What is Charoset? The word Charoset comes from the Hebrew word cheres, which translates to “clay”, fitting for the dish, which is a thick, dark-colored paste that resembles mortar. The Charoset Recipe is a fruit and nut mixture made with apples, figs, spices, walnuts, and dates. As a result of combining a lot of chunky ingredients with “mushy” ingredients, the texture resembles the mortar used by the Jews while enslaved in ancient Egypt. Its sweetness hints at a sweeter, slavery-free future. Charoset represents only part of the story told by the Passover Seder Plate.
Charoset isn’t pretty. My mother often tried to make it look like something out of Martha Stewart’s kitchen, but that just isn’t realistic. It’s designed to be messy, like something found on a construction site. I’m normally fussy over the presentation of our meals. This is really the one exception. The meaning behind the meal, and the symbolism, are beautiful enough.
What does Charoset symbolize?
Charoset is an ancient dish, with origins dating back to the antiquity of Greece. Traditionally made from pounded nuts, fruit, and honey that were available in the desert, the sweetness is something to savor. Every recipe for Charoset is a little different. Families pass on their unique recipe to future generations or someone along the way decides to add something new one year and it sticks. The Charoset Recipe is as much a Passover symbol as it is a symbol of the family who has been making it over the decades.
Mix up your family recipe by using your favorite Eastern Shore Honey. In this recipe, honey alters the flavor of the dish. Darker honey adds richness while lighter honey adds minimal flavor to Charoset.
Did you know that all of our Eastern Shore Honeys are kosher, but not designated “Kosher for Passover”? If you are keeping true to kosher for
Passover, you must purchase foods that are “Kosher for Passover” approved.
How to Make Charoset for Seder
- Remove pits from dates and soak in hot water to soften and chop into small pieces.
- Toast walnuts in a large skillet over medium heat, stirring often, until fragrant and lightly browned (about 5 minutes). Remove the walnuts from heat and cool.
- Chop walnuts into small pieces. Do you know how to chop nuts without a nut grinder? Place whole toasted nuts in a plastic bag, close the bag, and pound on the outside of the bag with the end of a butter knife. The heavier the handle, the easier.
- For even texture dice the apples by hand. If you use a food processor, do not over-process. Pour lemon juice on top of apples, (lemon contains citric acid and is a natural food preservative).
- Mix the chopped apples, walnuts, and dates into a large bowl.
- Mix together the cinnamon and brown sugar; sprinkle over the apple mixture.
- Stir in the honey and sweet wine.
- Serve immediately, or refrigerate in an airtight container until serving.
- Store leftover Passover Charoset in an airtight container in the refrigerator for up to 2 days.
What is a Seder Plate?
The Passover Seder Plate is a special plate full of symbolism. The six items arranged on the plate signify the story of Passover. Charoset represents only part of the story of Passover on the Seder Plate.
Each food on the Seder Plate is symbolic of a different aspect of Passover. The boiled egg and shank bone symbolize the sacrifices associated with the Passover holiday. Bitter herbs represent the bitterness of slavery in Egypt; the parsley or celery accompanied by saltwater represents the start of spring, and also the tears shed by the Jews as slaves.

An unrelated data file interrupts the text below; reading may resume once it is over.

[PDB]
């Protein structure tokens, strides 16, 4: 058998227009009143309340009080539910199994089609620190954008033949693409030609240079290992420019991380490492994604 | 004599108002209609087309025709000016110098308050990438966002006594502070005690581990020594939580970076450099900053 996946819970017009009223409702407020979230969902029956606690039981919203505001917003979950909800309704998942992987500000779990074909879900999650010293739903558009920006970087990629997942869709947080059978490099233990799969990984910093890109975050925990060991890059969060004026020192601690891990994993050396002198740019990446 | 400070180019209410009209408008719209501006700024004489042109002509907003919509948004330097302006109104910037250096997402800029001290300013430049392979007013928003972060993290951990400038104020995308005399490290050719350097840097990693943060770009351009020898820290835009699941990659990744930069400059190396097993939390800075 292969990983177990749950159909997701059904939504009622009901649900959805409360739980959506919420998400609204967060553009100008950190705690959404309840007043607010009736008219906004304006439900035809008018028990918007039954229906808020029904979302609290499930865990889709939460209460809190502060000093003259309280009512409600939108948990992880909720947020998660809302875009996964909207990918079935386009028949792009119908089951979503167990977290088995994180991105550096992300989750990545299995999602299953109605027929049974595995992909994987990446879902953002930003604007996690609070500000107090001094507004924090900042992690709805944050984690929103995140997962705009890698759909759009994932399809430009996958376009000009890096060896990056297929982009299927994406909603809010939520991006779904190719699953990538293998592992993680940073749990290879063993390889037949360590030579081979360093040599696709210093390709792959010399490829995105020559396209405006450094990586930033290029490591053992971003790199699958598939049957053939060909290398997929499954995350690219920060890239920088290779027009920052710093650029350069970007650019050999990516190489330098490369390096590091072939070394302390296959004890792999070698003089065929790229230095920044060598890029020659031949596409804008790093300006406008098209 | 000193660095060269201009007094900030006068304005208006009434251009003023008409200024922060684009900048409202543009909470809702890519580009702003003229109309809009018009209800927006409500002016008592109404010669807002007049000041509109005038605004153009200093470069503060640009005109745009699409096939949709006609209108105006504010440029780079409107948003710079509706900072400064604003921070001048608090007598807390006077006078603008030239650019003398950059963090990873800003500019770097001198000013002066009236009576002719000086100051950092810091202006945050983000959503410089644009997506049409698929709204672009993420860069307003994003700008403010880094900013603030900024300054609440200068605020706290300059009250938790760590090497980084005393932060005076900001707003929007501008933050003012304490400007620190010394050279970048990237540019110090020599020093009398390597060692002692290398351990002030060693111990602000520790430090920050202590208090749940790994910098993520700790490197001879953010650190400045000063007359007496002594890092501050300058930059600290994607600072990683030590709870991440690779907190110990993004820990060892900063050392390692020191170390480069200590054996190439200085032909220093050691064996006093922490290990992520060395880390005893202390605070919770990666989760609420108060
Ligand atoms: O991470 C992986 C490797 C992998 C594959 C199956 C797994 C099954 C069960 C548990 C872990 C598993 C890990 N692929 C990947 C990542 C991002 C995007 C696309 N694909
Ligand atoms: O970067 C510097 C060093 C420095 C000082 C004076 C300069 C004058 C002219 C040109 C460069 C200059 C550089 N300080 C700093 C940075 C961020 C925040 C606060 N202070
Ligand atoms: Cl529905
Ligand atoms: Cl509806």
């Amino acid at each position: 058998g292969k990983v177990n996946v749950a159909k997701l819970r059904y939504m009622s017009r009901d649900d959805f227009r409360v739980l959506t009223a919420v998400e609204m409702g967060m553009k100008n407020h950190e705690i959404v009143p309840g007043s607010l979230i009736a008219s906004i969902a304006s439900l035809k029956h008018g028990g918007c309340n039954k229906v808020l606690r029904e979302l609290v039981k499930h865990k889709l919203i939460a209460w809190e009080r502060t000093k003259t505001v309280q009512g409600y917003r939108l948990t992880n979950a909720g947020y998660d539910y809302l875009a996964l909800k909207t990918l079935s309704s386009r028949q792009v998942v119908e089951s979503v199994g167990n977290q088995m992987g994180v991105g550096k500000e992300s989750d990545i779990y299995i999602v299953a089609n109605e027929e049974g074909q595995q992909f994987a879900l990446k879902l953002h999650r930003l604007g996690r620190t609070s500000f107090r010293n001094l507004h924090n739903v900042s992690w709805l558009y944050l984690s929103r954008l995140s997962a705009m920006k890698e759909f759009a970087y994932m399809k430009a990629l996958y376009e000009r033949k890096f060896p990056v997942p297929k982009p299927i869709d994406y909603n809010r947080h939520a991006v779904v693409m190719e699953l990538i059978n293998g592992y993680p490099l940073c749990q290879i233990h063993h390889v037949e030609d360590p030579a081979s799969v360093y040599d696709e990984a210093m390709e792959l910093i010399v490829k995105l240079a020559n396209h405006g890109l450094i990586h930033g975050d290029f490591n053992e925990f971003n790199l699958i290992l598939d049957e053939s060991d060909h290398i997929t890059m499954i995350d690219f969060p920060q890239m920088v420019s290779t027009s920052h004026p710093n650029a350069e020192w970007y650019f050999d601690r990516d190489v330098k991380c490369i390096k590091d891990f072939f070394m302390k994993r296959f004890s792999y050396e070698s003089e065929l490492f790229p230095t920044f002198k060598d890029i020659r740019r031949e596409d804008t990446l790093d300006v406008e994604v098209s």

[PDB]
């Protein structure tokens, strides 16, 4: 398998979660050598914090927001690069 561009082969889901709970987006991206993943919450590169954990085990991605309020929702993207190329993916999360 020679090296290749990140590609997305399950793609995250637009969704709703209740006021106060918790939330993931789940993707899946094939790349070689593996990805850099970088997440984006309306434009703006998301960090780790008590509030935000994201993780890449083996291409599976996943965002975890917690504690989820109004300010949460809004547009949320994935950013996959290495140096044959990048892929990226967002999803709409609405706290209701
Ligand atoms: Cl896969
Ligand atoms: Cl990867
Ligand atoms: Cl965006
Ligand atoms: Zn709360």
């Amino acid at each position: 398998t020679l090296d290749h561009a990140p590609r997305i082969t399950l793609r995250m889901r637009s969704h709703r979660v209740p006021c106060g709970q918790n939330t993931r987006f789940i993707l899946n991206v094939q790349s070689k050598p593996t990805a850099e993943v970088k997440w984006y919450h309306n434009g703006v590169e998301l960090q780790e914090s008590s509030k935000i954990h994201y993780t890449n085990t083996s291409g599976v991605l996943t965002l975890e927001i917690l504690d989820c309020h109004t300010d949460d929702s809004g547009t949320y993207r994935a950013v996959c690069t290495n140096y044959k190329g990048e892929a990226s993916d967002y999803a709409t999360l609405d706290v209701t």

Depending on who you ask, each part of the Sedar Plate tells the story of Passover.
Traditionally the Passover Sedar dinner begins at sunset, the evening before the first day of the holiday. The Passover meal is very long, it doesn’t end until after midnight or later, depending on the family tradition.
What ingredients are removed from the diet in observance of Passover?
For those of you who do not observe Passover, we can tell you that preparing the home for Passover is quite a challenge. All leavened bread and foods that are deemed not kosher for Passover are removed from the home.
Following is a short-list of ingredients that are removed from the diet and also the home for Passover:
- Dried beans and lentils
- Green Beans
- Sesame Seeds
- Poppy Seeds
- 3 medium crunchy apples Gala, Fuji, Granny Smith or a combination peeled, cored and finely diced
- 1/2 lemon juiced
- 3/4 c walnuts finely chopped
- 1 tsp. cinnamon ground
- 5 Medjool dates pitted soaked and chopped
- 1 tsp. brown sugar
- 3 tsp. Honey Waxing Kara
- 1/3 c sweet red wine
- Remove pits from dates and soak in hot water. Allow to soften. Chop into small pieces.
- Toast walnuts in a large skillet over medium heat, stirring often, until fragrant and lightly browned, about 5 minutes. Remove from heat. Allow to cool. Chop into small pieces.
- For the most even texture dice the apples by hand. If you use a food processor, do not to over process. Pour lemon juice on top of apples, (works like a natural preservative).
- Mix the apples, walnuts and dates into a large bowl.
- Mix together the cinnamon and brown sugar; sprinkle over the apples. Stir in the honey and sweet wine.
- Serve immediately, or refrigerate until serving. Store leftover Passover Charoset in an airtight container in the refrigerator for up to 2 days.
4 thoughts on “Charoset, it’s the glue that keeps Passover together”
Thank you for the recipe. I was curious to know when the dates are added to the mixture?
In step 3 when you combine the apples and walnuts. Thanks, I missed that.
I have seen many Seder plates…..messy like mortar that hold the jewish faith and community together and did not know and oftened wondered what the individual componeents represented…..thank you for the enlightening…….
Thanks Fran. Messy like families. Yes!
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